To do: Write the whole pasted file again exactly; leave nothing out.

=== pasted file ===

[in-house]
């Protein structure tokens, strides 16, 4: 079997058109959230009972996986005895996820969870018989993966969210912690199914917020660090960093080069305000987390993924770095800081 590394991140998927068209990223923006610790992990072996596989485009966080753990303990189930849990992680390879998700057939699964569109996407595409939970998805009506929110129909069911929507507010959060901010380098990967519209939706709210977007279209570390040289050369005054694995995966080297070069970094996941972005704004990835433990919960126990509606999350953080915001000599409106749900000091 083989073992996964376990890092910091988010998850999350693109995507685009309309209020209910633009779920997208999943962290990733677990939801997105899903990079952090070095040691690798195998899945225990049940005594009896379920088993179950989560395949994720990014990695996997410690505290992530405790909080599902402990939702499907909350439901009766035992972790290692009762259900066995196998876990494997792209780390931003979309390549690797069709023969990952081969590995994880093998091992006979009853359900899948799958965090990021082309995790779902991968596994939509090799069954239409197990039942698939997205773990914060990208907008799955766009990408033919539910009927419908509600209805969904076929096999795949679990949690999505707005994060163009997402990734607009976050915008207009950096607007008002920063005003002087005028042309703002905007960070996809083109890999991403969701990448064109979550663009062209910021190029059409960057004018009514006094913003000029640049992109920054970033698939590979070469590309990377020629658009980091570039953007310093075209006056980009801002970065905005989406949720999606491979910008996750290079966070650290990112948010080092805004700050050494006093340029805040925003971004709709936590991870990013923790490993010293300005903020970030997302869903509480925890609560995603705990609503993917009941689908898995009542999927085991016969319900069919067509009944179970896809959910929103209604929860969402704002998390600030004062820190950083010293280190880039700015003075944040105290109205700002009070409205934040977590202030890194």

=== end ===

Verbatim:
[in-house]
């Protein structure tokens, strides 16, 4: 079997058109959230009972996986005895996820969870018989993966969210912690199914917020660090960093080069305000987390993924770095800081 590394991140998927068209990223923006610790992990072996596989485009966080753990303990189930849990992680390879998700057939699964569109996407595409939970998805009506929110129909069911929507507010959060901010380098990967519209939706709210977007279209570390040289050369005054694995995966080297070069970094996941972005704004990835433990919960126990509606999350953080915001000599409106749900000091 083989073992996964376990890092910091988010998850999350693109995507685009309309209020209910633009779920997208999943962290990733677990939801997105899903990079952090070095040691690798195998899945225990049940005594009896379920088993179950989560395949994720990014990695996997410690505290992530405790909080599902402990939702499907909350439901009766035992972790290692009762259900066995196998876990494997792209780390931003979309390549690797069709023969990952081969590995994880093998091992006979009853359900899948799958965090990021082309995790779902991968596994939509090799069954239409197990039942698939997205773990914060990208907008799955766009990408033919539910009927419908509600209805969904076929096999795949679990949690999505707005994060163009997402990734607009976050915008207009950096607007008002920063005003002087005028042309703002905007960070996809083109890999991403969701990448064109979550663009062209910021190029059409960057004018009514006094913003000029640049992109920054970033698939590979070469590309990377020629658009980091570039953007310093075209006056980009801002970065905005989406949720999606491979910008996750290079966070650290990112948010080092805004700050050494006093340029805040925003971004709709936590991870990013923790490993010293300005903020970030997302869903509480925890609560995603705990609503993917009941689908898995009542999927085991016969319900069919067509009944179970896809959910929103209604929860969402704002998390600030004062820190950083010293280190880039700015003075944040105290109205700002009070409205934040977590202030890194």